Harold Birkett, the young man smoking the pipe, came to Canada in 1908 to farm. However, he settled in British Columbia’s Okanagan Valley, where he managed a boathouse.
On this beautiful B.C. afternoon in 1914, Birkett relaxes with his friends after a day of bird hunting. The catch of the day is proudly displayed on the car’s running board.
Partridges, blue grouse, quail, ducks, geese, and pheasants are still hunted in B.C. Like today’s hunters, the group favoured using shotguns, which fire many small pellets, increasing the likelihood of bringing down quarry.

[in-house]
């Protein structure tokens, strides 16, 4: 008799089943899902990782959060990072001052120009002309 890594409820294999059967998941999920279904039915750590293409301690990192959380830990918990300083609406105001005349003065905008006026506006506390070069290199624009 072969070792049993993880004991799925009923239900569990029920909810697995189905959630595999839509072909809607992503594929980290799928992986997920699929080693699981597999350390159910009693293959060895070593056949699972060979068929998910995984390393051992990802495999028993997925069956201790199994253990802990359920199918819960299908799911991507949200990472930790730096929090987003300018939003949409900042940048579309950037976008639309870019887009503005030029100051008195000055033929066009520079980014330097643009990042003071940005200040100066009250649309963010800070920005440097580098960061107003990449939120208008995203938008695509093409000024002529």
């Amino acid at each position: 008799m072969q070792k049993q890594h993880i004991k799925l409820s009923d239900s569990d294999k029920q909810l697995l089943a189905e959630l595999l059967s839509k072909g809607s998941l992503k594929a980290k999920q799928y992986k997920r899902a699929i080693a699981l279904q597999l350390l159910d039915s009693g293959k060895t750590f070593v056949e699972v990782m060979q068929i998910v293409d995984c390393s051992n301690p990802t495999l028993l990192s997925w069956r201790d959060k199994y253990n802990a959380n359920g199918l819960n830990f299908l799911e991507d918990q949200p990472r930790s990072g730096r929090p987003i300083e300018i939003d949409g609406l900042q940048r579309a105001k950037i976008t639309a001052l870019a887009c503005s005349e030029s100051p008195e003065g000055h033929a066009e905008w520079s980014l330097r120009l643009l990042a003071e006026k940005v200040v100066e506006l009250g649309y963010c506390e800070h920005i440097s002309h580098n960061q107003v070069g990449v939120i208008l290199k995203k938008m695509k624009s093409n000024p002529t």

Pheasants, however, are not native to British Columbia. The popular European game bird was successfully introduced to the province in 1883, and hunting seasons began as early as 1913. A provincial report on pheasant populations in the area listed their peak between 1938 and 1947, after which time the population began to decline.
Sadly, these friends would soon experience loss. Harold Birkett would be killed in France, at the Battle of the Somme, two years after this photo was taken.
Harold Birkett was Muriel Pope’s first husband. Muriel’s daughter Daphne Randall, who lives in Westbury, Wiltshire, U.K., submitted this photo. Text by Danielle Conolly.